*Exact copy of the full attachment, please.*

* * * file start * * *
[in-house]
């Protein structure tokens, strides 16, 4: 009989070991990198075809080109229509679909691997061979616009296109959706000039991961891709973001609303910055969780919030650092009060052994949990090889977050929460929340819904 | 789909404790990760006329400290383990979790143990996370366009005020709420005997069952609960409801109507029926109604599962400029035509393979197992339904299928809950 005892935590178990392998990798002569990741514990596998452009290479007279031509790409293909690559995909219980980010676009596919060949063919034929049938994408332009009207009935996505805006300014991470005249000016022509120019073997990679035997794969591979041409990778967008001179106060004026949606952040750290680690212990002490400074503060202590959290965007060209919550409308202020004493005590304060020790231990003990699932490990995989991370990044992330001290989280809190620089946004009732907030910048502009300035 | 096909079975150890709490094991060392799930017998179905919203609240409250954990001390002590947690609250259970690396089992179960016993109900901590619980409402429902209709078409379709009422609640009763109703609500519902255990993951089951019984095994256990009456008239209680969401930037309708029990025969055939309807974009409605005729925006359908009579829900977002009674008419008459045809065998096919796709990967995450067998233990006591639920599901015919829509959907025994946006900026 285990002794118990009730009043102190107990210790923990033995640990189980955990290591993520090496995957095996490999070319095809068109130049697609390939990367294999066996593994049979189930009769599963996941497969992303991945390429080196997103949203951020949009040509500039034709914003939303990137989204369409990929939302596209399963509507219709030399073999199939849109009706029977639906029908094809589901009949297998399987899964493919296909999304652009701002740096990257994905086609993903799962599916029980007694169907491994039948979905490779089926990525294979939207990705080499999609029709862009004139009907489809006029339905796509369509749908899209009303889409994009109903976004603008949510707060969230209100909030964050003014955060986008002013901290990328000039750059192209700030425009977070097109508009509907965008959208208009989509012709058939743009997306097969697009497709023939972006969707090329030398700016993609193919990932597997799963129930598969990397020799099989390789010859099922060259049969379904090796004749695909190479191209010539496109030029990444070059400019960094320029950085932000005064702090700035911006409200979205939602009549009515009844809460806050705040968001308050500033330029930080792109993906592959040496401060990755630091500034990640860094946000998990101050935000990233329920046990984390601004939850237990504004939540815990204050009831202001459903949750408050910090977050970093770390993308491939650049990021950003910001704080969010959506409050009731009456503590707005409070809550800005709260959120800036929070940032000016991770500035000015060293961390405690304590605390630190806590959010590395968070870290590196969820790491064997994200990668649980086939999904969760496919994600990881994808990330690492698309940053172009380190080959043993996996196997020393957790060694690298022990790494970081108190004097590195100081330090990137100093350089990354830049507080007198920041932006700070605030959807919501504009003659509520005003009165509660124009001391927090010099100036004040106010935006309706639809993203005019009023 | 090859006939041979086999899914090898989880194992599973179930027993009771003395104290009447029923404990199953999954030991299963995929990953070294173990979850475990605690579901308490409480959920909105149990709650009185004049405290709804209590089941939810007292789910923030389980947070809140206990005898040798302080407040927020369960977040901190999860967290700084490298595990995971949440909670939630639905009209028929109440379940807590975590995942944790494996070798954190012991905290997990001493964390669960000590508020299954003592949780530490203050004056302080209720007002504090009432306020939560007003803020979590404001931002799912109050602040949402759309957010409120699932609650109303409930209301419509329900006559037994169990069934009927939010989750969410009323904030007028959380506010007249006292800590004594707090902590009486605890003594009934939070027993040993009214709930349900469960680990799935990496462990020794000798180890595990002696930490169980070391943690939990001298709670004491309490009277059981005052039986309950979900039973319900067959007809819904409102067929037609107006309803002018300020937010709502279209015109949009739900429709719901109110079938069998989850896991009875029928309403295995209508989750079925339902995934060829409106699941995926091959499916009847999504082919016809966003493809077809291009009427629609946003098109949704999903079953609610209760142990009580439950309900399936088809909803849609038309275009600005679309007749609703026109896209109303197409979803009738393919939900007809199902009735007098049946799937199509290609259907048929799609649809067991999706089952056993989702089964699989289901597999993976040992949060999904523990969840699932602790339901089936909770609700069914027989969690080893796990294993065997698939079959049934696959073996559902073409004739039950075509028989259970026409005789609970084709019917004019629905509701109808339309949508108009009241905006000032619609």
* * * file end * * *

[in-house]
């Protein structure tokens, strides 16, 4: 009989070991990198075809080109229509679909691997061979616009296109959706000039991961891709973001609303910055969780919030650092009060052994949990090889977050929460929340819904 | 789909404790990760006329400290383990979790143990996370366009005020709420005997069952609960409801109507029926109604599962400029035509393979197992339904299928809950 005892935590178990392998990798002569990741514990596998452009290479007279031509790409293909690559995909219980980010676009596919060949063919034929049938994408332009009207009935996505805006300014991470005249000016022509120019073997990679035997794969591979041409990778967008001179106060004026949606952040750290680690212990002490400074503060202590959290965007060209919550409308202020004493005590304060020790231990003990699932490990995989991370990044992330001290989280809190620089946004009732907030910048502009300035 | 096909079975150890709490094991060392799930017998179905919203609240409250954990001390002590947690609250259970690396089992179960016993109900901590619980409402429902209709078409379709009422609640009763109703609500519902255990993951089951019984095994256990009456008239209680969401930037309708029990025969055939309807974009409605005729925006359908009579829900977002009674008419008459045809065998096919796709990967995450067998233990006591639920599901015919829509959907025994946006900026 285990002794118990009730009043102190107990210790923990033995640990189980955990290591993520090496995957095996490999070319095809068109130049697609390939990367294999066996593994049979189930009769599963996941497969992303991945390429080196997103949203951020949009040509500039034709914003939303990137989204369409990929939302596209399963509507219709030399073999199939849109009706029977639906029908094809589901009949297998399987899964493919296909999304652009701002740096990257994905086609993903799962599916029980007694169907491994039948979905490779089926990525294979939207990705080499999609029709862009004139009907489809006029339905796509369509749908899209009303889409994009109903976004603008949510707060969230209100909030964050003014955060986008002013901290990328000039750059192209700030425009977070097109508009509907965008959208208009989509012709058939743009997306097969697009497709023939972006969707090329030398700016993609193919990932597997799963129930598969990397020799099989390789010859099922060259049969379904090796004749695909190479191209010539496109030029990444070059400019960094320029950085932000005064702090700035911006409200979205939602009549009515009844809460806050705040968001308050500033330029930080792109993906592959040496401060990755630091500034990640860094946000998990101050935000990233329920046990984390601004939850237990504004939540815990204050009831202001459903949750408050910090977050970093770390993308491939650049990021950003910001704080969010959506409050009731009456503590707005409070809550800005709260959120800036929070940032000016991770500035000015060293961390405690304590605390630190806590959010590395968070870290590196969820790491064997994200990668649980086939999904969760496919994600990881994808990330690492698309940053172009380190080959043993996996196997020393957790060694690298022990790494970081108190004097590195100081330090990137100093350089990354830049507080007198920041932006700070605030959807919501504009003659509520005003009165509660124009001391927090010099100036004040106010935006309706639809993203005019009023 | 090859006939041979086999899914090898989880194992599973179930027993009771003395104290009447029923404990199953999954030991299963995929990953070294173990979850475990605690579901308490409480959920909105149990709650009185004049405290709804209590089941939810007292789910923030389980947070809140206990005898040798302080407040927020369960977040901190999860967290700084490298595990995971949440909670939630639905009209028929109440379940807590975590995942944790494996070798954190012991905290997990001493964390669960000590508020299954003592949780530490203050004056302080209720007002504090009432306020939560007003803020979590404001931002799912109050602040949402759309957010409120699932609650109303409930209301419509329900006559037994169990069934009927939010989750969410009323904030007028959380506010007249006292800590004594707090902590009486605890003594009934939070027993040993009214709930349900469960680990799935990496462990020794000798180890595990002696930490169980070391943690939990001298709670004491309490009277059981005052039986309950979900039973319900067959007809819904409102067929037609107006309803002018300020937010709502279209015109949009739900429709719901109110079938069998989850896991009875029928309403295995209508989750079925339902995934060829409106699941995926091959499916009847999504082919016809966003493809077809291009009427629609946003098109949704999903079953609610209760142990009580439950309900399936088809909803849609038309275009600005679309007749609703026109896209109303197409979803009738393919939900007809199902009735007098049946799937199509290609259907048929799609649809067991999706089952056993989702089964699989289901597999993976040992949060999904523990969840699932602790339901089936909770609700069914027989969690080893796990294993065997698939079959049934696959073996559902073409004739039950075509028989259970026409005789609970084709019917004019629905509701109808339309949508108009009241905006000032619609």